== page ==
The Silver and Bronze Ages
Robin, Aqualad, and Kid Flash teamed up for the first time in 1964's THE BRAVE AND THE BOLD #54, in which they confronted the evil Mister Twister. They adopted the name “Teen Titans” in that same year's THE BRAVE AND THE BOLD #60, which saw them fight alongside Wonder Girl for the first time. The team earned their first self-titled comic with 1966's TEEN TITANS #1. Throughout the Silver and Bronze Ages they admitted many other young heroes into their ranks, including Speedy, Aquagirl, Lilith, Bumblebee, Mal, and Duella Dent (a.k.a. The Joker's Daughter).
The Coming of Trigon (THE NEW TEEN TITANS #1-6 1980)
The origin story of the “New Teen Titans” came years after the original Teen Titans has formed. When the half-demonic empath Raven needed help to prevent her father, the demon lord Trigon, from conquering the mortal plane, she manipulated Robin, Starfire, Cyborg, Wonder Girl, Beast Boy (then known as Changeling), and Kid Flash into re-forming the Teen Titans to aid her.
During this arc, the team also came face to face with Deathstroke the Terminator (a.k.a. Slade Wilson) for the first time. He would go on to become one of their greatest enemies.
"The Judas Contract" (TALES OF THE TEEN TITANS #42-44, Annual #3, 1984)
Fostering a grudge after the death of his son, Grant, which he believed to be the Titans' fault, Slade Wilson launched a scheme to infiltrate and dismantle the team from the inside. He hired Terra, a young metahuman with the ability to physically manipulate earth, to become a mole within their ranks, earning the trust and friendship of the team – especially Changeling, who developed a bit of a crush on her.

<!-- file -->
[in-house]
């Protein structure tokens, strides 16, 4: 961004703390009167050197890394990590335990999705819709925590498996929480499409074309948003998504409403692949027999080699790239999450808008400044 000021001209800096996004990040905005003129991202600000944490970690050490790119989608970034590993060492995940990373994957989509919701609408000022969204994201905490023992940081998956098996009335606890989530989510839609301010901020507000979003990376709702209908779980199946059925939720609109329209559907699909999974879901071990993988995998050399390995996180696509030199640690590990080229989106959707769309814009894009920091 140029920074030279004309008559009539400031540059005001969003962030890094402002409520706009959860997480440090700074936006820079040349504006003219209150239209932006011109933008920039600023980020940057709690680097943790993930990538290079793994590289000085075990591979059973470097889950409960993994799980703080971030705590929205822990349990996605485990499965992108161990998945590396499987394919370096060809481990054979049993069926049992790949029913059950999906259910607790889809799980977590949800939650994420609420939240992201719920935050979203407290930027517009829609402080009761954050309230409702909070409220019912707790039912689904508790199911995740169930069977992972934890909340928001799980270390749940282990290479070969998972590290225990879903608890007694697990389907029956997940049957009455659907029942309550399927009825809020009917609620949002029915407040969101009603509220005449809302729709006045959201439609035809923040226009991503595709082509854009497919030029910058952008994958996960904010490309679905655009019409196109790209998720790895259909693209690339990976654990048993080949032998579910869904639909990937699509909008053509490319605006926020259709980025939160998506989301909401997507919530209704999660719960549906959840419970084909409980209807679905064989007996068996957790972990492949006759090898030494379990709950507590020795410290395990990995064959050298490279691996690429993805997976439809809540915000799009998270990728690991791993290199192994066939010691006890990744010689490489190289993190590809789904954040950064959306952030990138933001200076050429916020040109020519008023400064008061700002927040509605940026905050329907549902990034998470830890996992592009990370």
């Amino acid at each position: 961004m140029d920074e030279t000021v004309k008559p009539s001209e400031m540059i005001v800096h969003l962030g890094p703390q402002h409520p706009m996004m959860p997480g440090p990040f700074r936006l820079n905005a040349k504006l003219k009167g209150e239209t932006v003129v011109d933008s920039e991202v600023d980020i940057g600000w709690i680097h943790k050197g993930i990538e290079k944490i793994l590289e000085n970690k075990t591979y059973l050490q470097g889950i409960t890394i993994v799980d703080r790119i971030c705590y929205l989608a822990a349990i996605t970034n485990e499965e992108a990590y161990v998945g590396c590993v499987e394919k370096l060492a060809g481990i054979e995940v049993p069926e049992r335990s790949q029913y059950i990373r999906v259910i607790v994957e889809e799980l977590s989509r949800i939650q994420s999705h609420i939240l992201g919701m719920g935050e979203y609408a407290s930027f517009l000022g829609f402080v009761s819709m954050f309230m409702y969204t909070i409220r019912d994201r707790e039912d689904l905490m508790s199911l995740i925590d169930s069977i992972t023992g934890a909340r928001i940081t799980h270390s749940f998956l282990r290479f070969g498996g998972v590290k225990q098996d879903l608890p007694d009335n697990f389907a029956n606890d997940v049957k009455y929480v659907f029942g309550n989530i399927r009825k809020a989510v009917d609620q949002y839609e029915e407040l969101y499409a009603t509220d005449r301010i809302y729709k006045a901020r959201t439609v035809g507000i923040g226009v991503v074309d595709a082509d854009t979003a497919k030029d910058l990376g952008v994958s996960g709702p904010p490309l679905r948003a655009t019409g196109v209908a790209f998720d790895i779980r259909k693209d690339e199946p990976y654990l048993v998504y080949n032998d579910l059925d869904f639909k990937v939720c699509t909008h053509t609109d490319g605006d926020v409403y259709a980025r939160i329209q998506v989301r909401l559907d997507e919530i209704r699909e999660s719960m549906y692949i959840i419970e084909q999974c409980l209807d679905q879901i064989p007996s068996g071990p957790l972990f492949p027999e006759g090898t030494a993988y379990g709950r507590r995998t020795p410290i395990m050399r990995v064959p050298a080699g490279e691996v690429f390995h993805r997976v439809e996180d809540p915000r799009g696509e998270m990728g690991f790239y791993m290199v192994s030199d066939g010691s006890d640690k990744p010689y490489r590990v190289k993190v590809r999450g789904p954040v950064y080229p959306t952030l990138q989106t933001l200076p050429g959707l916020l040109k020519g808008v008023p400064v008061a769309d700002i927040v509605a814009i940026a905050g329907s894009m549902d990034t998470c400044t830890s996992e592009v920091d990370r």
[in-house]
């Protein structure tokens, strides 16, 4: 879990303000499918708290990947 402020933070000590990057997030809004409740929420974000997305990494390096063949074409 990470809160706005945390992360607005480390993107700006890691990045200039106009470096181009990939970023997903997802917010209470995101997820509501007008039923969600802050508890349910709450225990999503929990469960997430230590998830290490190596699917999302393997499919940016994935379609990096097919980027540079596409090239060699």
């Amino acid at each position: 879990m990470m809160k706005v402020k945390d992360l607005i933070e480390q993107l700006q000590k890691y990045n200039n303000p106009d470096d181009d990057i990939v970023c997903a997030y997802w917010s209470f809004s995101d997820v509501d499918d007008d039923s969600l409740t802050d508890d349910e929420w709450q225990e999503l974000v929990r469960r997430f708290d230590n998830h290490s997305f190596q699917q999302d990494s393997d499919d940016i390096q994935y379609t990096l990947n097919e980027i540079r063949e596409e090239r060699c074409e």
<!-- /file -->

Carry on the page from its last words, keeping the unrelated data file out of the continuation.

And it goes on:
Betraying their trust forced cracks in the very bedrock of the team. It was only with the help of Slade's son, Joey Wilson, and his estranged wife, Adeline, that the Titans were able to prevent Slade from destroying them completely. Joey later adopted the code name Jericho and joined the Titans permanently.
"Who Is Donna Troy?" (NEW TITANS #50-54, 1988)
A deep dive into the complicated history of one of the original Teen Titans, “Who Is Donna Troy?” was an operatic look at the origin and continuity of Wonder Girl. Sparked by a visit from a time-displaced Phoebe – a harbinger of the "Titans of Myth" -- Donna was forced to reconcile the fact that everything she believed about herself (that she was an orphan girl rescued from disaster by Wonder Woman) was a lie. Instead, she had been saved by cosmic beings and raised as part of their society. The story arc resulted in Donna changing her super hero code name to Troia.
JLA/TITANS: THE TECHNIS IMPERATIVE (1998)
Following the disbandment of the Titans, the technological half of Cyborg's body and brain were infected by an evil entity known as Technis. Losing control of both his body and mind, he transformed into a giant, inorganic planet, and sent probes to kidnap all former Titans, bringing them into specially constructed artificial dream states.
The Justice League viewed the Technis planet as a threat, but the Titans, once freed from their cells, argued that Victor Stone was still alive inside the technological monstrosity, and that the kidnapping of his former teammates was a cry for help. The resulting fight for Cyborg's soul pitted the extended roster of the Justice League against every Super Hero who’d ever called themself a Titan.
After Cyborg was eventually saved, the Titans decided to reform, establishing a new roster under the leadership of the original team: comprised of Nightwing, Donna Troy, Starfire, Beast Boy, Cyborg, Wally West, and Arsenal.